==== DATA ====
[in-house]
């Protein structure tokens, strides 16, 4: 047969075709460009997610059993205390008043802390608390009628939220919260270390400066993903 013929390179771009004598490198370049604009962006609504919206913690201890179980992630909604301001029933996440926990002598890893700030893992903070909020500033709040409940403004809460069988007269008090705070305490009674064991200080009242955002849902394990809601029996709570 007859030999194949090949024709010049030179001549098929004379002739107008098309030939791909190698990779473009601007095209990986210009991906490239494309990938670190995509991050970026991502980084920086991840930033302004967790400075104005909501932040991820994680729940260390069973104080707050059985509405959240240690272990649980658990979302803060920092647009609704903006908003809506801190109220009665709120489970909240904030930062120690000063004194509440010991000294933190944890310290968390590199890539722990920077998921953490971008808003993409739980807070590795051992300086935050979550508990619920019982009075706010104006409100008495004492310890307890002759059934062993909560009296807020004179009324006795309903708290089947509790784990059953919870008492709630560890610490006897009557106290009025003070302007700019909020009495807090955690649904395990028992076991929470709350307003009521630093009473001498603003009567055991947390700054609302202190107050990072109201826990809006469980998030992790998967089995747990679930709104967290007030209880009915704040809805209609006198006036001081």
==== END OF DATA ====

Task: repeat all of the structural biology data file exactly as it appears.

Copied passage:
[in-house]
């Protein structure tokens, strides 16, 4: 047969075709460009997610059993205390008043802390608390009628939220919260270390400066993903 013929390179771009004598490198370049604009962006609504919206913690201890179980992630909604301001029933996440926990002598890893700030893992903070909020500033709040409940403004809460069988007269008090705070305490009674064991200080009242955002849902394990809601029996709570 007859030999194949090949024709010049030179001549098929004379002739107008098309030939791909190698990779473009601007095209990986210009991906490239494309990938670190995509991050970026991502980084920086991840930033302004967790400075104005909501932040991820994680729940260390069973104080707050059985509405959240240690272990649980658990979302803060920092647009609704903006908003809506801190109220009665709120489970909240904030930062120690000063004194509440010991000294933190944890310290968390590199890539722990920077998921953490971008808003993409739980807070590795051992300086935050979550508990619920019982009075706010104006409100008495004492310890307890002759059934062993909560009296807020004179009324006795309903708290089947509790784990059953919870008492709630560890610490006897009557106290009025003070302007700019909020009495807090955690649904395990028992076991929470709350307003009521630093009473001498603003009567055991947390700054609302202190107050990072109201826990809006469980998030992790998967089995747990679930709104967290007030209880009915704040809805209609006198006036001081």